The issuance of donation tax credits and gift deductions will be restricted to cash donations (including payments made by bank transfers, credit card or cheques).

Settlement date for GST not necessarily the "Stated Settlement Date"

These people clearly have too much money and time on their hands, or simply just don’t like each other, to the extent that emotions have clearly overtaken more rational economic decision making.

For those of you that have been reading AWIR for some time now, back in 2016 there was a case brought before the Court’s, which surrounded the timing of the purchaser giving notice to the vendor of their intended GST registration status at settlement date, for the purpose of the vendor then being able to determine the GST treatment of the supply – standard or zero-rated. In this case, the purchase had advised only the day before settlement, that they would be GST registered (which the vendors lawyer had acknowledged and actually issued an amended settlement statement in this regard!), however, the vendor refused to settle on any basis other than “standard-rated”, because clause 14.5 of the sale and purchase agreement required that notice be given at any time up to two working days prior to the agreed settlement date, which the purchaser had not complied with.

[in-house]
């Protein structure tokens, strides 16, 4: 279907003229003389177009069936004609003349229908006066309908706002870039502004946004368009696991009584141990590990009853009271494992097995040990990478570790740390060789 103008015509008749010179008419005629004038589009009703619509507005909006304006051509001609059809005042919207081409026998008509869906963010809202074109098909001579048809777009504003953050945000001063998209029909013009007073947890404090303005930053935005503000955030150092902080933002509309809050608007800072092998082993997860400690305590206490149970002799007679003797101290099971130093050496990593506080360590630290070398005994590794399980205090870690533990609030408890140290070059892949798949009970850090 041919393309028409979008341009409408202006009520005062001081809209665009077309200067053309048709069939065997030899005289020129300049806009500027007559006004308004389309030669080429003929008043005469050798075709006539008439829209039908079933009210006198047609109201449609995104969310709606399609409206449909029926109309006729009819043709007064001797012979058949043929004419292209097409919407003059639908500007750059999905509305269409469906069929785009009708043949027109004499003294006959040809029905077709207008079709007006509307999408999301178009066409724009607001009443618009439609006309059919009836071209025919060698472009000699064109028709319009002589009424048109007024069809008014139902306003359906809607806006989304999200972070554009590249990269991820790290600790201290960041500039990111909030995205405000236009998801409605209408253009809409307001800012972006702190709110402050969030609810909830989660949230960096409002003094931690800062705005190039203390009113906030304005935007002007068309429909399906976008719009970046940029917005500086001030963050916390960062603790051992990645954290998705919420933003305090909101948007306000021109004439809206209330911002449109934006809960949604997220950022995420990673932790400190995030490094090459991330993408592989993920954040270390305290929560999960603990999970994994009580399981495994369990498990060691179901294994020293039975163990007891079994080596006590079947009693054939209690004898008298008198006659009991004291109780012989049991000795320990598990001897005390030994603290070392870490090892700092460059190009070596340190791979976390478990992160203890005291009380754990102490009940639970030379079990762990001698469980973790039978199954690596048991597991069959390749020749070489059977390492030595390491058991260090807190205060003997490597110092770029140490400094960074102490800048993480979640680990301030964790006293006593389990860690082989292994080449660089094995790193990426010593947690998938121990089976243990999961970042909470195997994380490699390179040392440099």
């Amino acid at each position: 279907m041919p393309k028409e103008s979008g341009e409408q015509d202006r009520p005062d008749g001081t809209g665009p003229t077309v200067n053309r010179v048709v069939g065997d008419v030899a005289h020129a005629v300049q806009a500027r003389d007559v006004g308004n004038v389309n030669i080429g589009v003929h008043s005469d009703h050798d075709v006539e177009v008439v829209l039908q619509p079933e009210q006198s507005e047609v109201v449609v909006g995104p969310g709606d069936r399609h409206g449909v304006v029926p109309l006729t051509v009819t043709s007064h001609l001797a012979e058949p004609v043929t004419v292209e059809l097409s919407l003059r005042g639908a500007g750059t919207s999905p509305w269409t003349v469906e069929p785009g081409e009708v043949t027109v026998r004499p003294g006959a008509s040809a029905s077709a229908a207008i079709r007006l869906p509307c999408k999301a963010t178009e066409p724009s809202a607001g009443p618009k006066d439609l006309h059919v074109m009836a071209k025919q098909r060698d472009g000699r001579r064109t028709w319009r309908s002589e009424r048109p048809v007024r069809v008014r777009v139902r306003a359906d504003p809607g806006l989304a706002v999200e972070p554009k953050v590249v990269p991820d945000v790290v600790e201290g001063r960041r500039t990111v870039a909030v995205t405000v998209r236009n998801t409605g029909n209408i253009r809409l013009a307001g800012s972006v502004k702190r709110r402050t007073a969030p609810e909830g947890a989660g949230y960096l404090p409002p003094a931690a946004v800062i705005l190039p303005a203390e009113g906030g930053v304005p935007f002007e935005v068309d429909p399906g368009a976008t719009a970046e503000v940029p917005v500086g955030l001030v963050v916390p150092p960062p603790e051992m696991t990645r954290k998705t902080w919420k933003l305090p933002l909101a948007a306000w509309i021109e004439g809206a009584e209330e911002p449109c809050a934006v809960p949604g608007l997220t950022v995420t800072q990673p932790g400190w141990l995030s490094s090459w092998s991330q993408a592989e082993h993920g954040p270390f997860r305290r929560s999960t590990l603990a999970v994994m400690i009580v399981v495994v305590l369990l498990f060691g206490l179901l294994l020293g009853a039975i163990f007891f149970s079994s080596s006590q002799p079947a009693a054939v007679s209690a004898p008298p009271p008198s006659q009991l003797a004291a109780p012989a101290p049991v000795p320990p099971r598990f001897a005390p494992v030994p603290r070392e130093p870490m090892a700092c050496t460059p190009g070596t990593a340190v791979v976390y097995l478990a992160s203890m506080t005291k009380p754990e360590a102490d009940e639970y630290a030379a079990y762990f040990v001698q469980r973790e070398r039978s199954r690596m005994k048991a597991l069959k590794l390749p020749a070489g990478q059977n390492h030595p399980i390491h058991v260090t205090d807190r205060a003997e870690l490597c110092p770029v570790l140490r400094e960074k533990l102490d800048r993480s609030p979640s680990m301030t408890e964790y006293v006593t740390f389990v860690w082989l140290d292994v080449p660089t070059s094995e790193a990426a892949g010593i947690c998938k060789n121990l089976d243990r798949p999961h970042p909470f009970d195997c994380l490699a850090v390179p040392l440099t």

The case went as far as it could go, the Supreme Court, however, dismissing the vendors application for leave to appeal the Court of Appeal decision, and then the parties were back in court when the vendor still refused to settle, the purchaser now requesting the High Court to order specific performance of the agreements, an application which was ruled in their favour.

Again not happy with the outcome, the vendor appealed the decision to the Court of Appeal, however with the additional claim that since the judicial process had begun, it had been discovered that the purchaser was not in fact actually registered for GST at the agreed settlement date in the agreement, but instead had retrospectively registered to this date afterwards.

While I’m happy for the vendor to continue wasting their money trying to get the upper hand, the latest decision by the Court of Appeal does have some interesting commentary for us all to take home: